The feed in your head

For Rebecca Linton, 28, who works as a shoe prototyper in Denver, Colorado, doomscrolling during the pandemic has been about “trying to figure out what was going to happen next”, she says.

After the “novelty of being stuck inside and being able to craft all the time” during early lockdowns wore off, Linton found herself “consuming every possible news source about Covid, quarantine and the future that I possibly could”, she says. She often found herself getting sucked into the doomscrolling rabbit hole because she was trying to answer a specific question about what was going on – and that would just lead her to read different angles of the same story. It would also bring up entirely new questions she felt the need to answer, further lengthening her doomscrolling session and creating a self-perpetuating feed of bad news.

This behaviour of dwelling in a kind of endless feed can look a lot like Generalised Anxiety Disorder (GAD), says psychologist Jade Wu: “GAD is basically a Twitter feed of worries in your head.” Since GAD is associated with problems like muscle tensions, fatigue and depression, Wu says she imagines “similar effects” could happen to habitual doomscrollers.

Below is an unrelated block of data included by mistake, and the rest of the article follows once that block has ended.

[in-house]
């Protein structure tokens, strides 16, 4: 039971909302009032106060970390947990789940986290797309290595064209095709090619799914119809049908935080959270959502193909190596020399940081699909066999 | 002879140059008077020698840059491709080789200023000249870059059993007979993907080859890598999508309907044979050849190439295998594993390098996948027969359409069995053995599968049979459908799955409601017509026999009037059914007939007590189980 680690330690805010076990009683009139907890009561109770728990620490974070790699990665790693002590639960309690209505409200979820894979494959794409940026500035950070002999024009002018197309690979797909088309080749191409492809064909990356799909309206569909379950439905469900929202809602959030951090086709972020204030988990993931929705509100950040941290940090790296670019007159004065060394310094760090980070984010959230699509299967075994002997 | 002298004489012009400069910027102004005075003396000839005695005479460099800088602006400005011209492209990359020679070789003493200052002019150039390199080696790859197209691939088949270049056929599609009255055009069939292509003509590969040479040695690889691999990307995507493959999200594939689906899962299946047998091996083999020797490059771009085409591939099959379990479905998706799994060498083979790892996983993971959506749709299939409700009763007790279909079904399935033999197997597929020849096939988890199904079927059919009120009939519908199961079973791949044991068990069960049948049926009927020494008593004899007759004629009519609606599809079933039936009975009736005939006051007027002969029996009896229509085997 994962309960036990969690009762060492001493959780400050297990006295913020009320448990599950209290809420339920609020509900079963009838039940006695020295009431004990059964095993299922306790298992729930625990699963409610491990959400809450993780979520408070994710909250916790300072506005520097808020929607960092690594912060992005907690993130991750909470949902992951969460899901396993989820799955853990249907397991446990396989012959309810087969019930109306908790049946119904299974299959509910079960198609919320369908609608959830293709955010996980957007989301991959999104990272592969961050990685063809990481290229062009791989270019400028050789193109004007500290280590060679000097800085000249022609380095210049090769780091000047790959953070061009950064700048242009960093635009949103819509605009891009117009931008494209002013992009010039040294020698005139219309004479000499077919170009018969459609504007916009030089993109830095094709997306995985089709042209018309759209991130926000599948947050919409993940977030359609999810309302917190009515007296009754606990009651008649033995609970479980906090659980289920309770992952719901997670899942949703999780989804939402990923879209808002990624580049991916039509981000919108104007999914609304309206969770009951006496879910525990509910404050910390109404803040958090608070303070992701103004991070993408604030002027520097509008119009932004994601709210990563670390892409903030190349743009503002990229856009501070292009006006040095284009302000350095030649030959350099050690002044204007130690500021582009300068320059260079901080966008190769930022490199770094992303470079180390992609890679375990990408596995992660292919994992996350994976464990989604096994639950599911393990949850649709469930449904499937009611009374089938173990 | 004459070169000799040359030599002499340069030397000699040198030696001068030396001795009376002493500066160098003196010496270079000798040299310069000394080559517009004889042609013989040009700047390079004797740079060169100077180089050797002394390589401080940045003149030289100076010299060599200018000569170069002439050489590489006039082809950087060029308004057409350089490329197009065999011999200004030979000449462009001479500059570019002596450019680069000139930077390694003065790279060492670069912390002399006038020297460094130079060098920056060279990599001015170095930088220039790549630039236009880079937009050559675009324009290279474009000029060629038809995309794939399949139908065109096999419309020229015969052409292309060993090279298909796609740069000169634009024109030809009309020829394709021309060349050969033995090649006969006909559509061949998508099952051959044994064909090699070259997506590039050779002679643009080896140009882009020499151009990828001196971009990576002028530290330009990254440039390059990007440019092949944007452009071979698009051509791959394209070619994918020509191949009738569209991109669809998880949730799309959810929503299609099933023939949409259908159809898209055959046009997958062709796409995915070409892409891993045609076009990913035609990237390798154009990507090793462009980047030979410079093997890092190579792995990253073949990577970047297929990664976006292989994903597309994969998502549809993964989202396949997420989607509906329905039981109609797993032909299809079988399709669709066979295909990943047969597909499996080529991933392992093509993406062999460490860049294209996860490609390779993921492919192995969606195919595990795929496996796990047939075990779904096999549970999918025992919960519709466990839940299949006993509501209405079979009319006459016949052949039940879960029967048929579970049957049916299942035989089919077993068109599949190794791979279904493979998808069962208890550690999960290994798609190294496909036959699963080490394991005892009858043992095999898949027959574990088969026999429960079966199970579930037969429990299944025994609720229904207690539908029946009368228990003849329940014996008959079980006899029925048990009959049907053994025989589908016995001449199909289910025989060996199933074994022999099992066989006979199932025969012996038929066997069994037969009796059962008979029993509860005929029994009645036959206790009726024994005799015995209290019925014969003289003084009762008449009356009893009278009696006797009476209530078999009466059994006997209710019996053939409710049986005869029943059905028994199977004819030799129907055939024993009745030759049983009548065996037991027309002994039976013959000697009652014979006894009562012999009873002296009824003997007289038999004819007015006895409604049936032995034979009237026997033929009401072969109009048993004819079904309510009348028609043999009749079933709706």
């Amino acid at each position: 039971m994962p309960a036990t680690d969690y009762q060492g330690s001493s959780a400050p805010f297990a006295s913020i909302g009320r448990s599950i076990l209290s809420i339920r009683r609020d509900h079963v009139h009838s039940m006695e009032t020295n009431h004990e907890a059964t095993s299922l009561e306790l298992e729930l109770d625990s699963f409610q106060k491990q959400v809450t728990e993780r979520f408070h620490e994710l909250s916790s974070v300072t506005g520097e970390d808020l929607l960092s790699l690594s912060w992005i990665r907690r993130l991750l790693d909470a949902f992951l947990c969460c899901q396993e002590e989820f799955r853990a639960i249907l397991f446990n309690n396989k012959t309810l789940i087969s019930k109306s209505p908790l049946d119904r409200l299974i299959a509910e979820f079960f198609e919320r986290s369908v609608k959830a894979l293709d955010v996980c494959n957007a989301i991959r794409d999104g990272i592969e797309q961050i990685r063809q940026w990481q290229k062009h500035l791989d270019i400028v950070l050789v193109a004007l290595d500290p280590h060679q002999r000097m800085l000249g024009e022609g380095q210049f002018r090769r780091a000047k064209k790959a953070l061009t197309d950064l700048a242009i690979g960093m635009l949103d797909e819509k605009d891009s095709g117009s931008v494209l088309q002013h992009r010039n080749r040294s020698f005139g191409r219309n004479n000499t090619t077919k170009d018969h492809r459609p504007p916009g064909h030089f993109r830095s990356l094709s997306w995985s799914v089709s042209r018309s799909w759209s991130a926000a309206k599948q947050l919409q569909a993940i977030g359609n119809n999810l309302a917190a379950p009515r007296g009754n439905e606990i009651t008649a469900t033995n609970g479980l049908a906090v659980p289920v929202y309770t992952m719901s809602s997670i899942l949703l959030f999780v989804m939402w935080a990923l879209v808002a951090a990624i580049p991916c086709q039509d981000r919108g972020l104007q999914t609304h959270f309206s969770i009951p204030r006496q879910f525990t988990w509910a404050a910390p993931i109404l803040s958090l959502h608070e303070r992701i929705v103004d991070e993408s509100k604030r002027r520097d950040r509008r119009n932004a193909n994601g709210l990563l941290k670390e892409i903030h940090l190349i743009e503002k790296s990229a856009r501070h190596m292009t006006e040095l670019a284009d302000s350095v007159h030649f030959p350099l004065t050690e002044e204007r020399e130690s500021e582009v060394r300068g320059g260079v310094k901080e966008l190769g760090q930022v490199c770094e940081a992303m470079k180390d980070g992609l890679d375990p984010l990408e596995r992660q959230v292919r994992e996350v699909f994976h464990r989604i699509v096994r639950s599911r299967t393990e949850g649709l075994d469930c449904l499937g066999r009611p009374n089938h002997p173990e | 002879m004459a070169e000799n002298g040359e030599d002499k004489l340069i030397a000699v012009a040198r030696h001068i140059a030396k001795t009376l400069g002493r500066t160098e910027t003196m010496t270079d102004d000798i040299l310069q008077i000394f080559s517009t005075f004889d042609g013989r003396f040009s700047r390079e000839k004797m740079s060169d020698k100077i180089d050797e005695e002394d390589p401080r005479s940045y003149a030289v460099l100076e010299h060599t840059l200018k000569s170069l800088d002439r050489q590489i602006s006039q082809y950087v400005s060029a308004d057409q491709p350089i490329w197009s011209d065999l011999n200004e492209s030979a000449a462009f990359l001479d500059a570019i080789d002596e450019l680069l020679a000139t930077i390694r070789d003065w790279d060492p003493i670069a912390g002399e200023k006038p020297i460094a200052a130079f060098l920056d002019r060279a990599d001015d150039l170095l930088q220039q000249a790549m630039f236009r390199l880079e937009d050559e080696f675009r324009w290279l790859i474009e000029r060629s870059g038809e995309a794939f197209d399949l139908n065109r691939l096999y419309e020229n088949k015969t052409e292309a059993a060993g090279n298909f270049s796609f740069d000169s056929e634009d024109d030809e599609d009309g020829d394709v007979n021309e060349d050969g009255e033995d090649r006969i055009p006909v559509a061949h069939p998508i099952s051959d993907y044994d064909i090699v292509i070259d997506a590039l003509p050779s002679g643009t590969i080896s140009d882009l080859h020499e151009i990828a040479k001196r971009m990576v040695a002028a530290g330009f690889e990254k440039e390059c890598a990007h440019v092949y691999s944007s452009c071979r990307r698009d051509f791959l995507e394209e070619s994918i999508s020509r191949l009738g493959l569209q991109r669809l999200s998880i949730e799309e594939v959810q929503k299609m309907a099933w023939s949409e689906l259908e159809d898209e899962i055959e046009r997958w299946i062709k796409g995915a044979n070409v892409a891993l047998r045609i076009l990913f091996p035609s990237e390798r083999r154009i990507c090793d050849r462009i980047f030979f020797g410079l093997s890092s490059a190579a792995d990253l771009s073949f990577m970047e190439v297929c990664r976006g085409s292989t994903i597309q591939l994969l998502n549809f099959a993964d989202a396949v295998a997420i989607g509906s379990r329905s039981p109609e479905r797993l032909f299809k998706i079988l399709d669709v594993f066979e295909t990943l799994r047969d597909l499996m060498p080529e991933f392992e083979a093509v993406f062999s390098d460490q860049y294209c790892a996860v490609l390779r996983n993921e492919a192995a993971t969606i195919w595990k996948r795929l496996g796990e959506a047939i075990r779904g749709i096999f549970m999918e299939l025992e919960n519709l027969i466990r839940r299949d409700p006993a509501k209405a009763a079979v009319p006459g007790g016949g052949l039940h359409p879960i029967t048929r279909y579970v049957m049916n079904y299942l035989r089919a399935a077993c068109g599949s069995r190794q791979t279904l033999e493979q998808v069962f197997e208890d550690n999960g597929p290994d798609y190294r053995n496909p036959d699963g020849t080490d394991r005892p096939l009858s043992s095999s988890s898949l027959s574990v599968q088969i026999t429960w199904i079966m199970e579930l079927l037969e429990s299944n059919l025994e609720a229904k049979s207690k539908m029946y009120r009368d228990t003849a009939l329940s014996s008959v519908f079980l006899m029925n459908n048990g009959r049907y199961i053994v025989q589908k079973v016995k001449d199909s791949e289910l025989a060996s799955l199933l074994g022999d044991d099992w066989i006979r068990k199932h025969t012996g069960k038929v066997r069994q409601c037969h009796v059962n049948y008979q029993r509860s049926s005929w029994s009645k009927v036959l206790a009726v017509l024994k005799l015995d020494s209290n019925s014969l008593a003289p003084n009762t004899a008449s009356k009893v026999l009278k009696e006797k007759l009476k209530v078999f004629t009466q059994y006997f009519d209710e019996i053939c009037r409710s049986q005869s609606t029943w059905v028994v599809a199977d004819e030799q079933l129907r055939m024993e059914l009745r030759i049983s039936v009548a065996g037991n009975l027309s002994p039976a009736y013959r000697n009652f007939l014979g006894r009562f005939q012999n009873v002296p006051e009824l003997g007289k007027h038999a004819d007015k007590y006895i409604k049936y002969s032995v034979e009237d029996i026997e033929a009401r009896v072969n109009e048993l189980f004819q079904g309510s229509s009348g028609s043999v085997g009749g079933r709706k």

“Doomscrolling is kind of like practicing having GAD,” she says. “If you run everyday, that’s going to impact your muscles. If you doomscroll every day, that’s going to impact your psychology and your brain.”

Generalised Anxiety Disorder is basically a Twitter feed of worries in your head – Jane Wu

Doomscrolling also mimics gambling behaviours, because we don’t only scroll for bad news, but also anything uplifting. “We are hooked by the possibility of good news on the horizon,” Wu says (or even just finding a cute puppy video for some temporary relief). She compares doomscrolling, in that sense, to playing the slots. A gambler keeps pressing the lever in hope of winning, though it’s more likely they lose. Losing, for doomscrollers, means exposure to the same bad news, and the negative psychological and physical effects that come with it.

This “variable reinforcement schedule”, says Wu, “is the most addictive pattern of reward”. It’s why slot machines are designed the way they are – and social media feeds, too.

‘The real world outside is not all trolls’

If doomscrolling is slots-level addicting, and probably not the best for our mental health, how do we stop?